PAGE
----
First-year nursing student Katie Gerbais didn’t realize how often food consumed her thoughts.
Instead of thinking about what to eat, she said “I could spend my time thinking about what really matters Ö ” Gerbais said.
This insight occurred as Gerbais participated in Al-Madinah Cultural Center’s Ramadan Fast-A-Thon. She was one of approximately 480 students who pledged to fast from sunrise to sunset Wednesday.
Students experienced one day of what a Muslim goes through for one month. Ramadan is the month of worship in which Muslims abstain from food, drink and intimate relations during the day. After sunset, they break their fast with prayers and meals called “iftars.”
One reason Al-Madinah hosted the Fast-A-Thon is that members wanted to give others a chance to experience what they do during the holiday, Al-Madinah Vice President Khalid Yousif said.
“A lot of times when we fast, people come up and ask ‘How could you fast without food and drink?’ ” he said. “It’s a chance for them to try it with us, to see what we are doing throughout the day.”
But Yousif stressed the main reason was to remind students of all the hungry people in the world.
“We want them by the end of the day to appreciate what they have and to think more about those who don’t have,” Yousif said.
Two restaurants, Namish International Cuisines and Chutney Indian Grill, donated a dollar to the American Refugee Committee for each person who pledged to fast Wednesday.
It was the donation to charity that enticed sociology junior Mallory Geving to participate in the Fast-A-Thon.
“It’s for a good cause and as long as I think about that, it keeps me from giving in to my temptations,” Geving said, referring to her desire to drink water while fasting.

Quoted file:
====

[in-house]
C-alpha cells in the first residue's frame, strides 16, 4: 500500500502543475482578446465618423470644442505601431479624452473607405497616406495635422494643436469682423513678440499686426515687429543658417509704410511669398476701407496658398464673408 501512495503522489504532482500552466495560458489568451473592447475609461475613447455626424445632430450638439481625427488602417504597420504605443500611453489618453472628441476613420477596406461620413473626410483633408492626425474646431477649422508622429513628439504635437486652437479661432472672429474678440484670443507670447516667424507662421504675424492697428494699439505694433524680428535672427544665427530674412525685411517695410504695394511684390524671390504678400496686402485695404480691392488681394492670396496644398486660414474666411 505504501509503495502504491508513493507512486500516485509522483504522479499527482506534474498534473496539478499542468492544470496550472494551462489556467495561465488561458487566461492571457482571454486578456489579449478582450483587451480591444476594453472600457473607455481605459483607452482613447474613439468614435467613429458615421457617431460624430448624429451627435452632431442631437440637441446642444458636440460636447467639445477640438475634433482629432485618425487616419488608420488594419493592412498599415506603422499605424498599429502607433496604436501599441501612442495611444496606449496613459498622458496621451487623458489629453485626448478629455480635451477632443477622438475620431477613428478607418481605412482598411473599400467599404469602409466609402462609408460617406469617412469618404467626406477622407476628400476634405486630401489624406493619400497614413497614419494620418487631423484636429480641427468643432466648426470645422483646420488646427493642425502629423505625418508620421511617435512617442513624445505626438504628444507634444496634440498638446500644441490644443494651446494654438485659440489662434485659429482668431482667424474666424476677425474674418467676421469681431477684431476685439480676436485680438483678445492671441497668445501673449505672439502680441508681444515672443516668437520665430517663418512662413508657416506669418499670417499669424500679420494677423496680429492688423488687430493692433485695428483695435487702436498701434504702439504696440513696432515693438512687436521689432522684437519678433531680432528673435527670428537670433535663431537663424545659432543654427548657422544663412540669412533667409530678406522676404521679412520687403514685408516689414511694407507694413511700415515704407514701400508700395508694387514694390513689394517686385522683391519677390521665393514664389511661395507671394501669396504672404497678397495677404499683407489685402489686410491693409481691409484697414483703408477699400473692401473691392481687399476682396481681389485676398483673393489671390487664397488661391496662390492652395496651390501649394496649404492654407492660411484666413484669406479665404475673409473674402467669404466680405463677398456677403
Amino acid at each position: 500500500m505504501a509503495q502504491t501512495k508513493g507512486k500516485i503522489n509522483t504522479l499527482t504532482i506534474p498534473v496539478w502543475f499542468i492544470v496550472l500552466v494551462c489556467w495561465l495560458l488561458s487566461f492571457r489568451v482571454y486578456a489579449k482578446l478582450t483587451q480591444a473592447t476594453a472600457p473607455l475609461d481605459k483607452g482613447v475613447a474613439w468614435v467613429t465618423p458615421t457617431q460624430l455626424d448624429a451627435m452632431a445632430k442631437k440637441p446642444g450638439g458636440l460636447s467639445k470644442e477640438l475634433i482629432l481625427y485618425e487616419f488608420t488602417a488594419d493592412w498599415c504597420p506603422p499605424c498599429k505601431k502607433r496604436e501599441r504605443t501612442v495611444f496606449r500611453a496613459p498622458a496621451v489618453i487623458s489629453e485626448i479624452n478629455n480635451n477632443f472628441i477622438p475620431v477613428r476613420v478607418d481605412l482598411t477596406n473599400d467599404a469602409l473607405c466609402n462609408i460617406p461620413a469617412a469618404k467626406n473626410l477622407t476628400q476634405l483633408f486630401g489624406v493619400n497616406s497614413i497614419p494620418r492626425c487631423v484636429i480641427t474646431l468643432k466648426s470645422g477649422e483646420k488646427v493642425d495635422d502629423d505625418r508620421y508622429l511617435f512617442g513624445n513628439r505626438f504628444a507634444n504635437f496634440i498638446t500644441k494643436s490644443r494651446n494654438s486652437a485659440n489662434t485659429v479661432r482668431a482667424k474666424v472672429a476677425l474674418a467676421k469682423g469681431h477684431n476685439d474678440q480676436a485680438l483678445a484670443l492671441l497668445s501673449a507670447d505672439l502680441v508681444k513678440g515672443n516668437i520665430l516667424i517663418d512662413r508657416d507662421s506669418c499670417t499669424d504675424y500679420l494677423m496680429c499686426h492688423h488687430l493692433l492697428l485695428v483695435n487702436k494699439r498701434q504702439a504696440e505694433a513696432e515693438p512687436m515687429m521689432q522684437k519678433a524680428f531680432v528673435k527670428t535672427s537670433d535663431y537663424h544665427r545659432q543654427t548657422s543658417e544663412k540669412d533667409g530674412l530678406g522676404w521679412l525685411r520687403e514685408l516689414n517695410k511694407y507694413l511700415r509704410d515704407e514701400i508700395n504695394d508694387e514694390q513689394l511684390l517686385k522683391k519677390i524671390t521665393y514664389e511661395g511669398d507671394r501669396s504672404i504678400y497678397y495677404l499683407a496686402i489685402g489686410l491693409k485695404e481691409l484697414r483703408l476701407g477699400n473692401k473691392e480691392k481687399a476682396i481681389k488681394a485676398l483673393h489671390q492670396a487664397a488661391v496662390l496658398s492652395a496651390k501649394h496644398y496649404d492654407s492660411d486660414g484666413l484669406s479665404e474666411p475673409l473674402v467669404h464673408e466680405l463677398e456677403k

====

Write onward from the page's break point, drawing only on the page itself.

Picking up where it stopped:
Al-Madinah rewarded the students who pledged with a feast at the end of day in Coffman Union. The two restaurants that donated money also catered the event.
The feast began with the Adhan, a prayer signifying the start of breaking the fast. After the prayer, Muslim students participated in the Maghrib. This is the fourth prayer out of five the students perform throughout the day. The Maghrib consists of three Rakahs, which involve people alternating between standing, kneeling and bowing in their worship of Allah.
The main course started at the end of this prayer. Students could choose from an assortment of dishes, including rice, gyros and hummus.
“I’m hungry right now because I can smell the food,” said first-year dance student Elizabeth Bernal. She confessed that she avoided fasting by sleeping most of the day.
First-year theater arts student Matt Hulett said fasting for a day was a good challenge.
“It’s a really good opportunity for non-Muslims to see what it’s like,” Hulett said.
Masih Mohammed, president of Namish International Cuisines, said he believed it was important for students to learn about Ramadan and fasting.
“America is becoming a multicultural society and the more people know about these things, the better it is,” Mohammed said.